1) Radwa Ashour’s Specters, trans. Barbara Romaine
Radwa Ashour’s half-memoir, half-novel Specters, published in 1999, is about many people, places and events–perhaps too many. But one of its central locations is Tahrir Square, and one of its central themes is revolt and its repression. Tahrir is important to Ashour both personally and politically: She spent much of her girlhood near the square, and notes that many Egyptian calls for freedom have been issued from there.
In February of 1946, she writes, there were massive demonstrations in Tahrir against the British, which were violently attacked by British authorities. Some 40,000 demonstrated against the occupying forces: 23 died, 122 were wounded.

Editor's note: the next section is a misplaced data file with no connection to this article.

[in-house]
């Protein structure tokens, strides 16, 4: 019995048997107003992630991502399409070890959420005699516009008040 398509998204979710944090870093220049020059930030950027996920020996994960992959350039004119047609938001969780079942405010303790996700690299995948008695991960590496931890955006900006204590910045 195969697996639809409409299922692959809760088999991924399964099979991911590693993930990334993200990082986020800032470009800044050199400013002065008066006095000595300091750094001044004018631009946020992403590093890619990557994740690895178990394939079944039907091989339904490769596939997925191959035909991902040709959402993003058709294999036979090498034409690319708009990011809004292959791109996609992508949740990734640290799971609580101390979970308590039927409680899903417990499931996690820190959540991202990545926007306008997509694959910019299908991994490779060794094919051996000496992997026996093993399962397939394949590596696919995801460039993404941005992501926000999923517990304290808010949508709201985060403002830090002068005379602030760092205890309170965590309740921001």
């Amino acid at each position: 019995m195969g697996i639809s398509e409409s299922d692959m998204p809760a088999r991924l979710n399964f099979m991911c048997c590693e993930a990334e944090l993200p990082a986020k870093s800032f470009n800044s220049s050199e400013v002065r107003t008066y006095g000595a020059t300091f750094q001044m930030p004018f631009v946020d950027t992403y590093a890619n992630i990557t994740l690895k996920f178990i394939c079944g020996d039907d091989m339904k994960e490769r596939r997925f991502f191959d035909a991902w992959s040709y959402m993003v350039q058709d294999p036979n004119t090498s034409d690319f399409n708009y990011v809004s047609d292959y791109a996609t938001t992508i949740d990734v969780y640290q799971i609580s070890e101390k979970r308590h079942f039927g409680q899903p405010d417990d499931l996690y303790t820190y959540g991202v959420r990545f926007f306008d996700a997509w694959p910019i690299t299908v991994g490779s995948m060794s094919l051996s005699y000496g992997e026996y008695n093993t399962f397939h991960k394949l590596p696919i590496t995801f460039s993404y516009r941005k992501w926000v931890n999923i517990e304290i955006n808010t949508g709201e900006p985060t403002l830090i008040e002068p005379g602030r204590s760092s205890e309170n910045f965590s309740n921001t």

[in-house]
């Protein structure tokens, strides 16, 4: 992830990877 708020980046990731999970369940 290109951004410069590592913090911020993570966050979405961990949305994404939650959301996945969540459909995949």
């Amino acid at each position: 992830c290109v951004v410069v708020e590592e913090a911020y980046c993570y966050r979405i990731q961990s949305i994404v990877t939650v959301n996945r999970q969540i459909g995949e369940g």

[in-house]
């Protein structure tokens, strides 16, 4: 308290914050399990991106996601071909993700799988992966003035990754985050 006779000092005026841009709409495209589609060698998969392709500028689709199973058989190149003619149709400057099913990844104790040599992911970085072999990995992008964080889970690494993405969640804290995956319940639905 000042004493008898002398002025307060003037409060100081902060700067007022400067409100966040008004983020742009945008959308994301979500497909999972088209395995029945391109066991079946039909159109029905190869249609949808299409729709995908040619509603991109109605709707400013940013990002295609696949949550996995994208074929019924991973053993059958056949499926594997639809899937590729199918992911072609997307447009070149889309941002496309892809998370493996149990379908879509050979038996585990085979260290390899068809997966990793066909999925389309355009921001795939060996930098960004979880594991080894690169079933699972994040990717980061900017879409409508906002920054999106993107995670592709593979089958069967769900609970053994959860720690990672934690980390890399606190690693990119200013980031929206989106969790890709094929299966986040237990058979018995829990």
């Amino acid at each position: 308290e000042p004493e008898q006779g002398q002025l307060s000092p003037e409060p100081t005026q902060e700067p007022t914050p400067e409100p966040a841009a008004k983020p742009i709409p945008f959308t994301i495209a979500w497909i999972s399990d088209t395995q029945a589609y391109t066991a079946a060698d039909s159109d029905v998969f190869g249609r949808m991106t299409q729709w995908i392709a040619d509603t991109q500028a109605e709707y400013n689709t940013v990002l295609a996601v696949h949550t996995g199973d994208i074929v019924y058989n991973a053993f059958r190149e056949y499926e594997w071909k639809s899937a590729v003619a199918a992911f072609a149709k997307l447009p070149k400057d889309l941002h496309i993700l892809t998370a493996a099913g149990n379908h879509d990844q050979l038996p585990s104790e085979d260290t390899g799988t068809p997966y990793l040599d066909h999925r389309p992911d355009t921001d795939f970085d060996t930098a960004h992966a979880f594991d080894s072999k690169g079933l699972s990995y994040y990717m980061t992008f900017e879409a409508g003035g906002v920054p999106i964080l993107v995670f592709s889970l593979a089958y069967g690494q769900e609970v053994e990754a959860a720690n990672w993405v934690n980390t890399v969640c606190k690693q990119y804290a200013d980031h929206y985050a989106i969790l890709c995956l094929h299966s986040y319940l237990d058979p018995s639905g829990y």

Ashour learned of this uprising after a girlhood familiarity with Tahrir, and writes of how this knowledge changed her vision: “Places suddenly acquire a new meaning when you get to know their stories–maybe not the whole story but a glimpse of the story, a piece of it that suddenly illuminates the place, so that you see it in a way that you never saw it before or understood it.”
Ashour also describes student protests centered on Tahrir Square in January 1972, in which she participated with her husband, the poet Mourid Barghouti. She mentions that the 1975 workers’ protests centered on Tahrir, as did the “bread riots” of 1977, which nearly unseated President Anwar Sadat.